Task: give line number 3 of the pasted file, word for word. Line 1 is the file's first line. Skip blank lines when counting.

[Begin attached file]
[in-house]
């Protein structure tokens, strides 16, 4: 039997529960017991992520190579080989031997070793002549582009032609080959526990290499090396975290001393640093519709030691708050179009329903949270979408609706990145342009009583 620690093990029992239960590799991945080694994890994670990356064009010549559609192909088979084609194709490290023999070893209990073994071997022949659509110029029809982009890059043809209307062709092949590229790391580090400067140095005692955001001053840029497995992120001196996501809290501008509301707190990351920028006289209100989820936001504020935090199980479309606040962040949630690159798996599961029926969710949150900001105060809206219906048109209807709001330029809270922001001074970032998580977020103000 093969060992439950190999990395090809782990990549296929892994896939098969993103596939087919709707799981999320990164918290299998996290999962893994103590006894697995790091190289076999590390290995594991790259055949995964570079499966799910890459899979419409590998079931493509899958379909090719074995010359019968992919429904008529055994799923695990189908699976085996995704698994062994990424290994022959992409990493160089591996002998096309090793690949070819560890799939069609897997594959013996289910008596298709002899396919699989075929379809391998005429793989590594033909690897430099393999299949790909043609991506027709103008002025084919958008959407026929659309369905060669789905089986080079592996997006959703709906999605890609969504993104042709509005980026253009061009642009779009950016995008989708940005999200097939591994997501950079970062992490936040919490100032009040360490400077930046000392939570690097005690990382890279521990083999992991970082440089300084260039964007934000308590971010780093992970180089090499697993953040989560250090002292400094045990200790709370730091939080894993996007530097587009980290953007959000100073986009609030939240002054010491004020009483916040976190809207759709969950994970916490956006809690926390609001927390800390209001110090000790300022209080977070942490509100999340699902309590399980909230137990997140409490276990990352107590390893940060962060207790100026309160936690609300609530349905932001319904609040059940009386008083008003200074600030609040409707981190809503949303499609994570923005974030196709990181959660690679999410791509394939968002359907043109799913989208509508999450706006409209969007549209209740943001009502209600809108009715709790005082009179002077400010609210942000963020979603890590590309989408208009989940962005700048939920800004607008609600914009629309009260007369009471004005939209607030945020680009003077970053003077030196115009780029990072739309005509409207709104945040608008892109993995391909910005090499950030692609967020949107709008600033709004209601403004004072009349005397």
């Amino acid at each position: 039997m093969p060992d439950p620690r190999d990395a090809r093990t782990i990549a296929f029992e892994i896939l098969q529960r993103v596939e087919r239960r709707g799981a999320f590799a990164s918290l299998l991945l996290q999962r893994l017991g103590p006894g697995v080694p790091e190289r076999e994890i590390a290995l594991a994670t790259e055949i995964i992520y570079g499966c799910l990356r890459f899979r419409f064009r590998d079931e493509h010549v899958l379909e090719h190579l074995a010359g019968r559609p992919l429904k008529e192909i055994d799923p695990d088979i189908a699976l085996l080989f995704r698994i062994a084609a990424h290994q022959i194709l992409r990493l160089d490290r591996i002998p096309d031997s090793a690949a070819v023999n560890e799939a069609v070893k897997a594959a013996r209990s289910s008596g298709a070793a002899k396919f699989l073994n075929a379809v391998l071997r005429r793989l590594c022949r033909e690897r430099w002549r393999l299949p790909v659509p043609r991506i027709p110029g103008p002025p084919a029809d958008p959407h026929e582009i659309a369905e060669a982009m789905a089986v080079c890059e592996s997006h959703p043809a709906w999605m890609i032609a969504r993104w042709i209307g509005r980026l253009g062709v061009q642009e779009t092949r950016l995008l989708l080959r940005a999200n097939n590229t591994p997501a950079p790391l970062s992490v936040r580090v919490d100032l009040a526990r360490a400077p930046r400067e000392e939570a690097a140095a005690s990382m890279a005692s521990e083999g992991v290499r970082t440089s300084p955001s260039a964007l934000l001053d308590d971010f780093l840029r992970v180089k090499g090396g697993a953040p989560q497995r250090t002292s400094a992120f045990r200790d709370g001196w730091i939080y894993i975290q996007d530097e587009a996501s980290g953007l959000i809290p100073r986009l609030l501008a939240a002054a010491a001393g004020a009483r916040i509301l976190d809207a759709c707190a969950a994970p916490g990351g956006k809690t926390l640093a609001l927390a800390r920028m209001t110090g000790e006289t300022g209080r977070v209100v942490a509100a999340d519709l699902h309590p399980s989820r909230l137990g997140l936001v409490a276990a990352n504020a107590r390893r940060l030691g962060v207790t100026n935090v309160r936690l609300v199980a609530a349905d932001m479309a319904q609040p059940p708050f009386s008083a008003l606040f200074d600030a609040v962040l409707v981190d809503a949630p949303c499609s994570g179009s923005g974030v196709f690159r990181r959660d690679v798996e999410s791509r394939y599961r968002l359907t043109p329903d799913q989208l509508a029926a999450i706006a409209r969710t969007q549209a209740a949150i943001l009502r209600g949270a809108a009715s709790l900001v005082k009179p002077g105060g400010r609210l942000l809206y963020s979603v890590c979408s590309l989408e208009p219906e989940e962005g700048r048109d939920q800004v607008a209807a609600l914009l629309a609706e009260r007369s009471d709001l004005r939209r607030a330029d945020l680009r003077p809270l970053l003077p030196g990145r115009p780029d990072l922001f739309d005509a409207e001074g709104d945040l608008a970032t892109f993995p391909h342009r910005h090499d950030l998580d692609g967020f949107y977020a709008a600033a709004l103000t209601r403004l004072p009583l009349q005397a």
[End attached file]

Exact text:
């Amino acid at each position: 039997m093969p060992d439950p620690r190999d990395a090809r093990t782990i990549a296929f029992e892994i896939l098969q529960r993103v596939e087919r239960r709707g799981a999320f590799a990164s918290l299998l991945l996290q999962r893994l017991g103590p006894g697995v080694p790091e190289r076999e994890i590390a290995l594991a994670t790259e055949i995964i992520y570079g499966c799910l990356r890459f899979r419409f064009r590998d079931e493509h010549v899958l379909e090719h190579l074995a010359g019968r559609p992919l429904k008529e192909i055994d799923p695990d088979i189908a699976l085996l080989f995704r698994i062994a084609a990424h290994q022959i194709l992409r990493l160089d490290r591996i002998p096309d031997s090793a690949a070819v023999n560890e799939a069609v070893k897997a594959a013996r209990s289910s008596g298709a070793a002899k396919f699989l073994n075929a379809v391998l071997r005429r793989l590594c022949r033909e690897r430099w002549r393999l299949p790909v659509p043609r991506i027709p110029g103008p002025p084919a029809d958008p959407h026929e582009i659309a369905e060669a982009m789905a089986v080079c890059e592996s997006h959703p043809a709906w999605m890609i032609a969504r993104w042709i209307g509005r980026l253009g062709v061009q642009e779009t092949r950016l995008l989708l080959r940005a999200n097939n590229t591994p997501a950079p790391l970062s992490v936040r580090v919490d100032l009040a526990r360490a400077p930046r400067e000392e939570a690097a140095a005690s990382m890279a005692s521990e083999g992991v290499r970082t440089s300084p955001s260039a964007l934000l001053d308590d971010f780093l840029r992970v180089k090499g090396g697993a953040p989560q497995r250090t002292s400094a992120f045990r200790d709370g001196w730091i939080y894993i975290q996007d530097e587009a996501s980290g953007l959000i809290p100073r986009l609030l501008a939240a002054a010491a001393g004020a009483r916040i509301l976190d809207a759709c707190a969950a994970p916490g990351g956006k809690t926390l640093a609001l927390a800390r920028m209001t110090g000790e006289t300022g209080r977070v209100v942490a509100a999340d519709l699902h309590p399980s989820r909230l137990g997140l936001v409490a276990a990352n504020a107590r390893r940060l030691g962060v207790t100026n935090v309160r936690l609300v199980a609530a349905d932001m479309a319904q609040p059940p708050f009386s008083a008003l606040f200074d600030a609040v962040l409707v981190d809503a949630p949303c499609s994570g179009s923005g974030v196709f690159r990181r959660d690679v798996e999410s791509r394939y599961r968002l359907t043109p329903d799913q989208l509508a029926a999450i706006a409209r969710t969007q549209a209740a949150i943001l009502r209600g949270a809108a009715s709790l900001v005082k009179p002077g105060g400010r609210l942000l809206y963020s979603v890590c979408s590309l989408e208009p219906e989940e962005g700048r048109d939920q800004v607008a209807a609600l914009l629309a609706e009260r007369s009471d709001l004005r939209r607030a330029d945020l680009r003077p809270l970053l003077p030196g990145r115009p780029d990072l922001f739309d005509a409207e001074g709104d945040l608008a970032t892109f993995p391909h342009r910005h090499d950030l998580d692609g967020f949107y977020a709008a600033a709004l103000t209601r403004l004072p009583l009349q005397a």